The Babadook — The personification of grief and the struggle to cope after a tragedy
I feel like I shouldn’t have to say this, but I want to make sure no one feels like I may have misled them in any way — This film is not a horror film. At least not in the sense of blood and guts for the sake of blood and guts, cheap tricks to make you jump in your seat, or grotesque monsters with no purpose other than to haunt your dreams. Despite all of this, The Babadook (2014, Jennifer Kent)is absolutely terrifying.
The Australian film, based on Kent’s 2005 short, Monster, follows the lives of Amelia, a caretaker at a nursing home, and her behaviorally-challenged son, Samuel, who she is raising as a single-parent. The film takes great care to develop the struggle Amelia faces as a single-mother juggling work and motherhood with no hope for any resemblance of a personal life. The financial strain, the isolation, combined with the tragic nature of her husband’s passing, and Samuel’s strange social behavior sets the stage for the emergence of The Babadook.
The story progresses as Samuel finds a book on his shelf called The Babadook. After Amelia reads the book to Samuel, he is haunted by the mysterious entity, certain that the fearsome Babadook is out to harm Amelia and himself. Samuel’s emotionally disturbed state begins to wear on Amelia who’s denial of The Babadook’s existence leaves her vulnerable to the power of the entity.
If you’re not interested in exercising your critical thinking or analytical skills, you can write this film off as a simple supernatural story of a scary children’s fairytale designed to frighten children into good behavior that goes horribly awry. But you are sorely mistaken, and quite frankly missing out on the fascinating story the film is actually telling.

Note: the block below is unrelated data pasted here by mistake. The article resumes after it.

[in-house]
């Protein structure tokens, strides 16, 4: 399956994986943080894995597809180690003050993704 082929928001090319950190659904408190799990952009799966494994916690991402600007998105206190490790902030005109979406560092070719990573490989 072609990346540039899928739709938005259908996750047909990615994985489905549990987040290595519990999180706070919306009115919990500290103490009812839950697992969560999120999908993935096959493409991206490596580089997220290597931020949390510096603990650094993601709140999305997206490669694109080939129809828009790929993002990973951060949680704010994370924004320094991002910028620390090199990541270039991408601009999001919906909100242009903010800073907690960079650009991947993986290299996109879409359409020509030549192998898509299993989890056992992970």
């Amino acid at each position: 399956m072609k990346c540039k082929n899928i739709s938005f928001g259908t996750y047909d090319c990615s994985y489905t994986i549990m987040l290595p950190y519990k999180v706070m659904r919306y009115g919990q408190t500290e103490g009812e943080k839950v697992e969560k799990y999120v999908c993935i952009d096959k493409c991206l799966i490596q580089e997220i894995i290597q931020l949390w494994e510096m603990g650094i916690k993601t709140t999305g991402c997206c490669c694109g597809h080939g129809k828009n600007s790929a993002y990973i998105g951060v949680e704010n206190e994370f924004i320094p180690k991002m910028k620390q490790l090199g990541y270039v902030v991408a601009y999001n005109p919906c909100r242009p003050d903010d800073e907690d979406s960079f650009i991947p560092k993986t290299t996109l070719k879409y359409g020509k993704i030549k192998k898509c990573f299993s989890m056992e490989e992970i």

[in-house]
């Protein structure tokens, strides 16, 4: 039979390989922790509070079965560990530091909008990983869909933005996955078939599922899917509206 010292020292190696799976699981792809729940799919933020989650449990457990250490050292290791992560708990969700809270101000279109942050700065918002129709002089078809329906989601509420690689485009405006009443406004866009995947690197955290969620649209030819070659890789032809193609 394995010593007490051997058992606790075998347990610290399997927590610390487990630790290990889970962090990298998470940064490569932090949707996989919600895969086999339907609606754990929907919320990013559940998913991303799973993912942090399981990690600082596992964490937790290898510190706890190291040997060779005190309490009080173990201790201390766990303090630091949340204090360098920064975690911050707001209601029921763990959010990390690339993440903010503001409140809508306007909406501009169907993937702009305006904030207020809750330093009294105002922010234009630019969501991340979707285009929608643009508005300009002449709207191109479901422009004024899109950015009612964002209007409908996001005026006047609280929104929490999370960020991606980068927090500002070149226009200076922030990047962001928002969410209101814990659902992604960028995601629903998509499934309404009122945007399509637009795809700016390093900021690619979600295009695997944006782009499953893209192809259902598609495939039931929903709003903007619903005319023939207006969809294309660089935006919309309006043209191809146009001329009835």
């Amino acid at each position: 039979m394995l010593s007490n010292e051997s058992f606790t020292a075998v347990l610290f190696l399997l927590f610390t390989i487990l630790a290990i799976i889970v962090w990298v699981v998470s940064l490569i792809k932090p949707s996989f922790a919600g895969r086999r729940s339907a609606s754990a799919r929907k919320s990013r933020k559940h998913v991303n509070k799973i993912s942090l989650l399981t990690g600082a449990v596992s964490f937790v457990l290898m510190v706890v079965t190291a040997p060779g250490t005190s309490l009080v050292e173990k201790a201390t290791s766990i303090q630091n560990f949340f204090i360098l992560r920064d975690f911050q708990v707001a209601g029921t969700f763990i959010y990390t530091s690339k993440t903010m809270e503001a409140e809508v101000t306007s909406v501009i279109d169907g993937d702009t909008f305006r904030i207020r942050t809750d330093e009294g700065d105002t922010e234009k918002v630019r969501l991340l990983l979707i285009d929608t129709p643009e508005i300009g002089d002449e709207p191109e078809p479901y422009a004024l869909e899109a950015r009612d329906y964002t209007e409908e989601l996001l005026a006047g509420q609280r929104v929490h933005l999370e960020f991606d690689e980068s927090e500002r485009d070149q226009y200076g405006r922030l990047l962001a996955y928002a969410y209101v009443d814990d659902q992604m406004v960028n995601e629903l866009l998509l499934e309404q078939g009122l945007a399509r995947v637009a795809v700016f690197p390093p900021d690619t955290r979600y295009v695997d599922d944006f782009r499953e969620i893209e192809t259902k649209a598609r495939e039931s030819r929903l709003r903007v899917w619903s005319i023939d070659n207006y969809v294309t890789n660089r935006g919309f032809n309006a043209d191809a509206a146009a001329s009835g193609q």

The asynchronous sound editing and sudden jump cuts play up the growing level of stress Amelia is experiencing and the struggle between Amelia and Samuel. As the film dives deeper into the growing madness brought on by The Babadook, the use of darkness adds to the sense of the dreaded unknown and mystery surrounding The Babadook. The conscious absence of musical score except for crucial moments is so refreshing. No over the top score to distract from the emotion of the moment.
The film is an fantastic exploration into the role unrecognized fear plays in our lives especially in response to a terrible tragedy. The Babadook embodies the unacknowledged pain an individual wrestles with after having unsuccessfully coped with a major trauma in their life — the kind of pain that can exist years after the event. The Babadook lives within us, a personified entity for the pain that never goes away, a pain that can overtake us and destory every aspect of our lives, and the only way to truly move on from trauma is to acknowledge it for what it is. I believe the film does an amazing job at speaking to the power unresolved trauma can have over our lives, despite our valiant attempts to forget about it move on.